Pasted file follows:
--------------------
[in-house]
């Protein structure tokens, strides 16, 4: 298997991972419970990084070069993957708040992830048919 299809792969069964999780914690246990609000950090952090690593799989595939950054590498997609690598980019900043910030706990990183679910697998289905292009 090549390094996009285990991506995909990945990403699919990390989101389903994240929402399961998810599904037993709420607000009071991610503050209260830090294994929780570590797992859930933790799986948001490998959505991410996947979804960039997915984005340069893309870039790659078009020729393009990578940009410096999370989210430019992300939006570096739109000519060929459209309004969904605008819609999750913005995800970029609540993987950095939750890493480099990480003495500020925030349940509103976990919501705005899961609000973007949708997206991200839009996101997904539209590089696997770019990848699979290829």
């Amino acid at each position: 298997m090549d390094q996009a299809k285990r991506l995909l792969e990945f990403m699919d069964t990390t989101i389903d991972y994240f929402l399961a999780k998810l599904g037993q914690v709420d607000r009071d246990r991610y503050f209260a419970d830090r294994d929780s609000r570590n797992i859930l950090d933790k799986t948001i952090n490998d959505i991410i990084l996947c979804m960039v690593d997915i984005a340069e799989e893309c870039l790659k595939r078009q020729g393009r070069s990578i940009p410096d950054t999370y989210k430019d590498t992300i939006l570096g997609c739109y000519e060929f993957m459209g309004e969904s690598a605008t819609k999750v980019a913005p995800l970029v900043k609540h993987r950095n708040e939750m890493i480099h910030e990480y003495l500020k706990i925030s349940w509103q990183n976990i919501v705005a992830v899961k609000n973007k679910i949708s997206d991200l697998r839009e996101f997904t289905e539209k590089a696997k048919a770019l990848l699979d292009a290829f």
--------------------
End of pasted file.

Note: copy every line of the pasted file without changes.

[in-house]
């Protein structure tokens, strides 16, 4: 298997991972419970990084070069993957708040992830048919 299809792969069964999780914690246990609000950090952090690593799989595939950054590498997609690598980019900043910030706990990183679910697998289905292009 090549390094996009285990991506995909990945990403699919990390989101389903994240929402399961998810599904037993709420607000009071991610503050209260830090294994929780570590797992859930933790799986948001490998959505991410996947979804960039997915984005340069893309870039790659078009020729393009990578940009410096999370989210430019992300939006570096739109000519060929459209309004969904605008819609999750913005995800970029609540993987950095939750890493480099990480003495500020925030349940509103976990919501705005899961609000973007949708997206991200839009996101997904539209590089696997770019990848699979290829």
């Amino acid at each position: 298997m090549d390094q996009a299809k285990r991506l995909l792969e990945f990403m699919d069964t990390t989101i389903d991972y994240f929402l399961a999780k998810l599904g037993q914690v709420d607000r009071d246990r991610y503050f209260a419970d830090r294994d929780s609000r570590n797992i859930l950090d933790k799986t948001i952090n490998d959505i991410i990084l996947c979804m960039v690593d997915i984005a340069e799989e893309c870039l790659k595939r078009q020729g393009r070069s990578i940009p410096d950054t999370y989210k430019d590498t992300i939006l570096g997609c739109y000519e060929f993957m459209g309004e969904s690598a605008t819609k999750v980019a913005p995800l970029v900043k609540h993987r950095n708040e939750m890493i480099h910030e990480y003495l500020k706990i925030s349940w509103q990183n976990i919501v705005a992830v899961k609000n973007k679910i949708s997206d991200l697998r839009e996101f997904t289905e539209k590089a696997k048919a770019l990848l699979d292009a290829f």